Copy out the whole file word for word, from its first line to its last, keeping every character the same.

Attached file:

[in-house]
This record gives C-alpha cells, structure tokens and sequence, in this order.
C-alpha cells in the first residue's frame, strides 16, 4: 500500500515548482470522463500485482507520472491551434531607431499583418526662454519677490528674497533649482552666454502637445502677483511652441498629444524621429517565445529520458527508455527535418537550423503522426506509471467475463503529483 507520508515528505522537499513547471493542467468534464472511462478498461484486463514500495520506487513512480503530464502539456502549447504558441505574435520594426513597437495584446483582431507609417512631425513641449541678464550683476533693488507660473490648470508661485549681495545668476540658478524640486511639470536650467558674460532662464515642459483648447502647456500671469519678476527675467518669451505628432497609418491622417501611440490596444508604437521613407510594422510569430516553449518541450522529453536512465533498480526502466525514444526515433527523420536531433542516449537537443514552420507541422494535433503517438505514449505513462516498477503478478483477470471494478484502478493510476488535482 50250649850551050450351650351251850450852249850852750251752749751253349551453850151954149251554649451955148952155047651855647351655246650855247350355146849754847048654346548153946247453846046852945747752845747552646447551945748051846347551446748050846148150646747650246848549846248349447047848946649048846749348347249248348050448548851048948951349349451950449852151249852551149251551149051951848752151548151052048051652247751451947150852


[in-house]
This record gives C-alpha cells, structure tokens and sequence, in this order.
C-alpha cells in the first residue's frame, strides 16, 4: 500500500515548482470522463500485482507520472491551434531607431499583418526662454519677490528674497533649482552666454502637445502677483511652441498629444524621429517565445529520458527508455527535418537550423503522426506509471467475463503529483 507520508515528505522537499513547471493542467468534464472511462478498461484486463514500495520506487513512480503530464502539456502549447504558441505574435520594426513597437495584446483582431507609417512631425513641449541678464550683476533693488507660473490648470508661485549681495545668476540658478524640486511639470536650467558674460532662464515642459483648447502647456500671469519678476527675467518669451505628432497609418491622417501611440490596444508604437521613407510594422510569430516553449518541450522529453536512465533498480526502466525514444526515433527523420536531433542516449537537443514552420507541422494535433503517438505514449505513462516498477503478478483477470471494478484502478493510476488535482 50250649850551050450351650351251850450852249850852750251752749751253349551453850151954149251554649451955148952155047651855647351655246650855247350355146849754847048654346548153946247453846046852945747752845747552646447551945748051846347551446748050846148150646747650246848549846248349447047848946649048846749348347249248348050448548851048948951349349451950449852151249852551149251551149051951848752151548151052048051652247751451947150852